Test for dilution (D locus) as a marker gene test for certain breeds now in the MyDogDNA panel

We are introducing one more genetic test for coat colors in the MyDogDNA test panel. As a result of research and development work, we have now included a beta phase marker test for dilution for the following breeds:

American Hairless Terrier, Italian Greyhound, Great Dane, Weimaraner, Rat Terrier, Whippet, Neapolitan Mastiff, Tibetan Mastiff and Newfoundland.

Several MyDogDNA 2015 tested dogs of the above-mentioned breeds have now a new test result among the previous ones: Color Locus D (MLPH gene): Dilution”.

Please read the test description below:

"The MLPH gene at the D locus modifies the expression of color pigments, especially eumelanin. The recessive d allele is responsible for the dilute coat color. Dilution causes the dark eumelanin pigmented color to lighten from black to blue or from brown to isabella/lilac. Red/yellow phaeomelanin pigment may be lightened to some extent as well.

Dogs with dilute coat color are known in many breeds. The dilution gene affects especially dark eumelanin pigment (black, brown), although red/yellow phaeomelanin pigment may be diluted as well. Color dilution is characterized by a silvery grey (blue) shade of the black fur areas and sandy color (isabella, lilac) of the brown fur areas. Also the pigment of the skin and eyes is paler in dilute dogs than in non-dilute dogs. Phaeomelanin colored dogs are sometimes difficult to detect as dilute since the dilution in red/yellow phaeomelanin pigment is not as distinct as in dark eumelanin pigment.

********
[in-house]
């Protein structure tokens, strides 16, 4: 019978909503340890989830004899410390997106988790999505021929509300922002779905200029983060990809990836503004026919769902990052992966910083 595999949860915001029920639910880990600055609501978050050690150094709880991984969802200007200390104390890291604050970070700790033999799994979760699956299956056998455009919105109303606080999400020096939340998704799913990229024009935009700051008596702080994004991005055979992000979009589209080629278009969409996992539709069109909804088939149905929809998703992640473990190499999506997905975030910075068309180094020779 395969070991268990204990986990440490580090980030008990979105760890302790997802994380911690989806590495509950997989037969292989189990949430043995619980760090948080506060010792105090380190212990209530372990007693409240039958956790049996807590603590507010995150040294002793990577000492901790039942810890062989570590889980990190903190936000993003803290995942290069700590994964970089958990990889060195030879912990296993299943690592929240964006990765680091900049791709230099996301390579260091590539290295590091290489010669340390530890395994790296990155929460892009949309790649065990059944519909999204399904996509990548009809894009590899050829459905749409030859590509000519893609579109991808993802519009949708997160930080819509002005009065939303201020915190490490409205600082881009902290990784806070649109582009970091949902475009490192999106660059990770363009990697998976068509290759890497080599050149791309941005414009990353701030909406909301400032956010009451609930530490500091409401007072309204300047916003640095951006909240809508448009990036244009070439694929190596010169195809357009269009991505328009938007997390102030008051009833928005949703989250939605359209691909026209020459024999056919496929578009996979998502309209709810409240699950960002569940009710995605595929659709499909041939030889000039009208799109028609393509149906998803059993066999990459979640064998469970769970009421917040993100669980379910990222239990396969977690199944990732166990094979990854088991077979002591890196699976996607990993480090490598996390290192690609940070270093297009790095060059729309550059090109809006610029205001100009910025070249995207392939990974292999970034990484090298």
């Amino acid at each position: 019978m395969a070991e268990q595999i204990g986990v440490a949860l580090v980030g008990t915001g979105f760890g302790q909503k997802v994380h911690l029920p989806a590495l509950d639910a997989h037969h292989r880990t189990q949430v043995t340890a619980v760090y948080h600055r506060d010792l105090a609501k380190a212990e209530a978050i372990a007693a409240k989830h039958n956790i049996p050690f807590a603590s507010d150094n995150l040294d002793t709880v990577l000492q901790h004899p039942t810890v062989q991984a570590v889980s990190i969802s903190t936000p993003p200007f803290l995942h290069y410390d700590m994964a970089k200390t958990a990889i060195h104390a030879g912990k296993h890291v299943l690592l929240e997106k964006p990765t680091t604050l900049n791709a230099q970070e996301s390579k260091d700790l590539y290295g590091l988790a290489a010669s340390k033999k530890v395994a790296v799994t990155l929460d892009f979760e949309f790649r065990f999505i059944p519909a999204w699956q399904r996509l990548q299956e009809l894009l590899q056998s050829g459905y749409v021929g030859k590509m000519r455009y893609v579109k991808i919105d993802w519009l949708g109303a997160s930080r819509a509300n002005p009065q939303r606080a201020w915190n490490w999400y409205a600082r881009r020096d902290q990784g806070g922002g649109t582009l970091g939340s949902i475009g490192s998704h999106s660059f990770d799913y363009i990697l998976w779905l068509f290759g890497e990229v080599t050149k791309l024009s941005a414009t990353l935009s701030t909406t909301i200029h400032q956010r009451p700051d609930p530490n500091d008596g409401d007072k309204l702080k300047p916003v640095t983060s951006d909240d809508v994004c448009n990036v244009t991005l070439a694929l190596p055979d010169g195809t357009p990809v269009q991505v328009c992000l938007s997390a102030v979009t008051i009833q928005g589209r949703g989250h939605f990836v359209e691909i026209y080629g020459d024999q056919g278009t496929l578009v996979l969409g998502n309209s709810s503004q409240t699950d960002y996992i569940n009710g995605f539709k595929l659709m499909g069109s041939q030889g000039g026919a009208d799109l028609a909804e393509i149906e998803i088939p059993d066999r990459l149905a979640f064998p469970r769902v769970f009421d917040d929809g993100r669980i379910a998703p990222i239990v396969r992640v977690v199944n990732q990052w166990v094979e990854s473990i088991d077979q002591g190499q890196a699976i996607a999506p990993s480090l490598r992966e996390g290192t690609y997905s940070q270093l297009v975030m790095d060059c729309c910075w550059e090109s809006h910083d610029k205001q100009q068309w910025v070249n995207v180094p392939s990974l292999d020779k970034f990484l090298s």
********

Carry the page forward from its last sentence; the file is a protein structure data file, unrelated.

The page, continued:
The color dilution can be accompanied by a dermatological condition called color dilution alopecia (CDA) or black hair follicular dysplasia (BHFD). CDA and BHFD are characterized by progressive hair loss and occasionally recurrent skin infections.

Dogs that have two copies of the d allele are likely to have dilute coat color. However, the final appearance of the dog will depend on its genetic makeup at the other color modifying loci."